When National Christian senior Mohammed Kabir first heard The Citadel men's basketball team had offered him a scholarship, he immediately assumed the South Carolina military college was just "a strict military school, like we don't have a chance to do stuff," he said this past weekend. But a visit there changed Kabir's mind and reminded him of his upbringing in Nigeria, when he went to an elementary school sponsored by the police department, because his father is a retired police officer in Lagos, Nigeria. So in November, he officially signed on to play basketball for the Bulldogs, joining All-Met Christian Matthews as a Division I recruit at National Christian. "I figured out it was a good school and good surroundings and good people around it," Kabir said Saturday night after leading the ninth-ranked Eagles to a 70-64 win over No. 17 Bowie as part of the DMV Elite Tip-Off at Largo. That versatility came in handy in a tightly contested game with the Bowie Bulldogs on Saturday, when Kabir scored a team-high 24 points, grabbed 10 rebounds, dished out four assists and also had three steals. His ability to handle the ball and get into the lane in crunch time proved to be a deciding factor as National Christian and Bowie went back-and-forth during an exciting fourth quarter. "Anywhere you put me on a basketball court, I'll produce," Kabir said. "Basketball nowadays, it doesn't matter the position you play. Just get on the court and play hard all the time."
Published in: Washington Post
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Tuesday
December 8, 2015
5c. Two Bishops headed to The Citadel
Two Bishop England baseball seniors will follow the path of their coach to become Bulldogs next year. Bishops outfielder Jeffrey Brown and left-handed pitcher Gunnar Finneseth have both signed to The Citadel, where Bishop England head coach Mike Darnell played catcher in the 90's. "Knowing what The Citadel did for me, beyond just baseball, I encourage as many kids and I can to go there," Darnell said. "It's not for everybody but what it can do for you after baseball prepares you for life. I consider all of their coaches good friends of mine. It's a great program and I think it's a good opportunity for Jeffrey and Gunnar." Brown was a 2014 all-state selection, hitting .402 with 27 stolen bases and 25 runs scored at the top of the Bishops' lineup last season. The left-handed hitter is a ranked as the 27th best senior outfielder in the state by Diamond Prospects. He's the cousin of Minnesota Twins third-base coach Eugene Glynn. "Jeffery was a player we heard a good bit about and then he came to camp and really opened our eyes," The Citadel associate head coach and recruiting coordinator David Beckley said. "We are excited about his athleticism. He will be able to put a lot of pressure on the defense with his speed and is also very capable of being a plus defender."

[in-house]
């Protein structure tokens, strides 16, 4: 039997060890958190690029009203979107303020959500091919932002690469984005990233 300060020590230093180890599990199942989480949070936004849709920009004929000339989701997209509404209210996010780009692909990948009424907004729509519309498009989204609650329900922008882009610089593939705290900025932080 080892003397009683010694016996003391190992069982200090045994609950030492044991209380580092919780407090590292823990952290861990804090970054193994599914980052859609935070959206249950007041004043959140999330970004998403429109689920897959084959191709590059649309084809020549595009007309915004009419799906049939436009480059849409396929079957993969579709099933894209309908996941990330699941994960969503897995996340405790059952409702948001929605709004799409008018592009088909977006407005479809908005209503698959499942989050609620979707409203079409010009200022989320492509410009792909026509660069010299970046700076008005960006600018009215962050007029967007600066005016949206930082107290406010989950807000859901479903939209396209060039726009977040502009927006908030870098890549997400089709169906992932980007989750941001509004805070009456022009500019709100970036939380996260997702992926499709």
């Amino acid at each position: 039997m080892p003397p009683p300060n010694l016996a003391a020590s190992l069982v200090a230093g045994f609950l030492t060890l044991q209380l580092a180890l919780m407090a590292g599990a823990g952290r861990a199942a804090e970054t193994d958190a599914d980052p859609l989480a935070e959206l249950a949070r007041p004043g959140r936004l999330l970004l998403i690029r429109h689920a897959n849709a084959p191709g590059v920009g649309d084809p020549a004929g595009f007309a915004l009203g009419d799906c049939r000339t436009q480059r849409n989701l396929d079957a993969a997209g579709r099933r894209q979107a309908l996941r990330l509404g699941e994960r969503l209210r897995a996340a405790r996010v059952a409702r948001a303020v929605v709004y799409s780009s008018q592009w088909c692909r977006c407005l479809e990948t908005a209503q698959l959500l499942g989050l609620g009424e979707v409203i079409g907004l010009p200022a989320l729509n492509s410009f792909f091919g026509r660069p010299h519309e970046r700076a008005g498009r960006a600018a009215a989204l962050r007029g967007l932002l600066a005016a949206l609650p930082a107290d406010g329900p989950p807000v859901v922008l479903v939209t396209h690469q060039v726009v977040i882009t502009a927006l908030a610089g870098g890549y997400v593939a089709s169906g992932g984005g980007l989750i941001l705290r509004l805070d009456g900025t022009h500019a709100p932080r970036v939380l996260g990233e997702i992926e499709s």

Published in: Moultrie News
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Tuesday
December 8, 2015
7b. The Citadel hosts Voorhees on Tuesday
The Citadel basketball team hosts Voorhees College at 6 p.m. Tuesday at McAlister Field House. It will be the final chance for fans to see the Bulldogs in action at home until they open Southern Conference play vs. Chattanooga on Jan. 2. ­ The Bulldogs (5-4) are seeking their third win of the season when coming off a loss. Voorhees is the third and final non-Division I opponent that The Citadel faces this season. In two previous wins over non-DI Mid-Atlantic Christian and Bob Jones, the Bulldogs recorded the two highest scoring outputs in the Southern Conference this season with 132 points and 121 points, respectively. The Citadel is 1-0 all-time against Voorhees and the last time the two teams squared off was a 95-60 blowout in 2004. The Bulldogs boast the highest scoring offense in the nation with 94.1 points per game and lead the Southern Conference in assists per game (21.0), assist/turnover ratio (1.5), three-pointers per game (13.1), total field goals made (301), steals per game (10.7) and turnover margin (5.1) heading into Tuesday's contest.
Published in: CitadelSports.com
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Tuesday
December 8, 2015
8. Flipping the Field: Which team has the most momentum entering the College Football Playoff?